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I think it would be better to rule out first whether the problem is the computer or not.

Is that a correct way to use rule out?

  • Yes, it means eliminate from consideration and it is used correctly in your example. – bruised reed May 23 '15 at 9:45
  • It depends what you want to say. This question would be better formed if you explained your intentions, and then asked if your choice of verb would be suitable. – JMB May 23 '15 at 9:46
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    Maybe it's just me, but the rule out being used in your example, though likely understandable in the context (and I'm not sure about your context), is a bit awkward and unclear. I'd suggest rephrasing it to either rule out the possibility that the computer is the problem (or it's a computer problem or it's the machine's fault*) or rule out the question whether the problem is caused by the computer or not. – Damkerng T. May 23 '15 at 9:53
  • @Damkerng: I think what makes OP's example "unnatural" is that you normally "rule out" a possibility (that one out of multiple alternatives applies), not a question (asking which alternative applies). Thus It's better to first establish whether the computer is faulty or not, or It's better to first rule out the computer being faulty. – FumbleFingers May 23 '15 at 17:02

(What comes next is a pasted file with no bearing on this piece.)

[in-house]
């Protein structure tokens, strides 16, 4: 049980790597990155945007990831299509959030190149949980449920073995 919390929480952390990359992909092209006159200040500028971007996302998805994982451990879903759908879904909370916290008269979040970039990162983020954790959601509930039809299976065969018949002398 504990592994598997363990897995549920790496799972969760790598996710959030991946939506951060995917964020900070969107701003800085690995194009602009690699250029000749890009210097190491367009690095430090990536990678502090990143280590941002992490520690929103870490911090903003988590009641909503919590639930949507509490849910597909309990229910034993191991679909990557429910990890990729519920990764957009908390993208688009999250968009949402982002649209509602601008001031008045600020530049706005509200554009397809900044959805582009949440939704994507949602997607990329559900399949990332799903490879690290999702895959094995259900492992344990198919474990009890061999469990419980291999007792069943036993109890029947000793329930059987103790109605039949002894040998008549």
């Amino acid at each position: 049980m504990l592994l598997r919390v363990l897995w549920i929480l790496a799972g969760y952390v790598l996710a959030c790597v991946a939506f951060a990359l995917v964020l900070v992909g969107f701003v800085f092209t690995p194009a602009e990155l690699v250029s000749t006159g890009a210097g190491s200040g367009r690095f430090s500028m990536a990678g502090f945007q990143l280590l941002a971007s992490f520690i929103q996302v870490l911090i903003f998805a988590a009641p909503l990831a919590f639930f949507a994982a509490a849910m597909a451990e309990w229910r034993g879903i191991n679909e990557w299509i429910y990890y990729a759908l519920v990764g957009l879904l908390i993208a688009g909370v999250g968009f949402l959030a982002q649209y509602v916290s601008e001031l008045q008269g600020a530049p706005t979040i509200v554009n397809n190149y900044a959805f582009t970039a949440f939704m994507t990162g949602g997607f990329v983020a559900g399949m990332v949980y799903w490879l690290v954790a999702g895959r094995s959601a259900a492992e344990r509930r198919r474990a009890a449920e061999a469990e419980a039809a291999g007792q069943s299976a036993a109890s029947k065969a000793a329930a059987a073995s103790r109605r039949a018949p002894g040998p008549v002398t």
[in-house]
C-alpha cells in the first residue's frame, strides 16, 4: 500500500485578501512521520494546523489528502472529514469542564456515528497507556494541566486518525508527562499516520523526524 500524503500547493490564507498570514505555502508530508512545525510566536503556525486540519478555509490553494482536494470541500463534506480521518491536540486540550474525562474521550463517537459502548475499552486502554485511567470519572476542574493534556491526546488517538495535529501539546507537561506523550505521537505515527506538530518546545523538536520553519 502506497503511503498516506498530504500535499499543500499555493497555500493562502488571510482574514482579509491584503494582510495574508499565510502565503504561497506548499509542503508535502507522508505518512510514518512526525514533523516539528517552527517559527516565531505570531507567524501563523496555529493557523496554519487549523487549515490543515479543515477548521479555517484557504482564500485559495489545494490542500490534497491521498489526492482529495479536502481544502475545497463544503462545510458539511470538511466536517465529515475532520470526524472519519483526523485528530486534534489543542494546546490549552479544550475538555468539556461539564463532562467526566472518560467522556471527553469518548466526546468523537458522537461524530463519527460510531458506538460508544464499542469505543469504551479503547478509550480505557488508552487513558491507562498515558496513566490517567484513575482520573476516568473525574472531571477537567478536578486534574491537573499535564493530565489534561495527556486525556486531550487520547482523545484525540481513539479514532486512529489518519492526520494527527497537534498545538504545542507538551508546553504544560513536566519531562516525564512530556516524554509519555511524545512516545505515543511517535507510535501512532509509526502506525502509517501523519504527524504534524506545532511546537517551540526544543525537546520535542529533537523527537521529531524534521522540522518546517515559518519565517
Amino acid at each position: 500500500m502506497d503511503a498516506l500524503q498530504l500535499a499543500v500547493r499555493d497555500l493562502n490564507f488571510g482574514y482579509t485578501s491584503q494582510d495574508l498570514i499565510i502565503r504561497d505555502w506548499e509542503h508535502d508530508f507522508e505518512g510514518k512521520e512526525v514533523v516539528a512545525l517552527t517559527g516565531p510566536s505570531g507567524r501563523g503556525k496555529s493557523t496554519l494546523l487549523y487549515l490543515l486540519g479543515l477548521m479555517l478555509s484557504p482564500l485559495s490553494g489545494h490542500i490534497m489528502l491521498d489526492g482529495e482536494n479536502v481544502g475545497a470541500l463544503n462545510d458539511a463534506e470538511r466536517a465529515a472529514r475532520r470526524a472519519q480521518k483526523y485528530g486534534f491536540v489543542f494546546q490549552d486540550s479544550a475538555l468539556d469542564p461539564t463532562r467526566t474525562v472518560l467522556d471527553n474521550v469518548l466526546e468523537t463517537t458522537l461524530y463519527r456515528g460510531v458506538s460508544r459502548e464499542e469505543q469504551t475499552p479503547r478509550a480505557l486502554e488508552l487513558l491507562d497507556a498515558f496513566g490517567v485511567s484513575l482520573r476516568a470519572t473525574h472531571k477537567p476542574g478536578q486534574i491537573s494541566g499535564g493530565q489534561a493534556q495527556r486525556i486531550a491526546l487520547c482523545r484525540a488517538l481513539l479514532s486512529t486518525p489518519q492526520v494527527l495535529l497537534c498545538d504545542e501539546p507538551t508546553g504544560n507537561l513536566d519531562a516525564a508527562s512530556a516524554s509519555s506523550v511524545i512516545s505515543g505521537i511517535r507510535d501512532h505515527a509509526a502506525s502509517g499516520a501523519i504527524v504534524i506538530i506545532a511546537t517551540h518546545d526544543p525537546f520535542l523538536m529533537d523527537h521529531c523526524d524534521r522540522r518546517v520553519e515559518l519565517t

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To rule something out means to exclude it, to make sure that it is not possible.

I’d say that it is used incorrectly in your example. You could say:

We don’t know what causes the problem. I think it would be better to rule out the computer first.

Or:

I think it would be better to rule out the possibility that the computer is the problem.

So, basically, you can find out whether something is true, but you don’t rule out whether, you rule out something.

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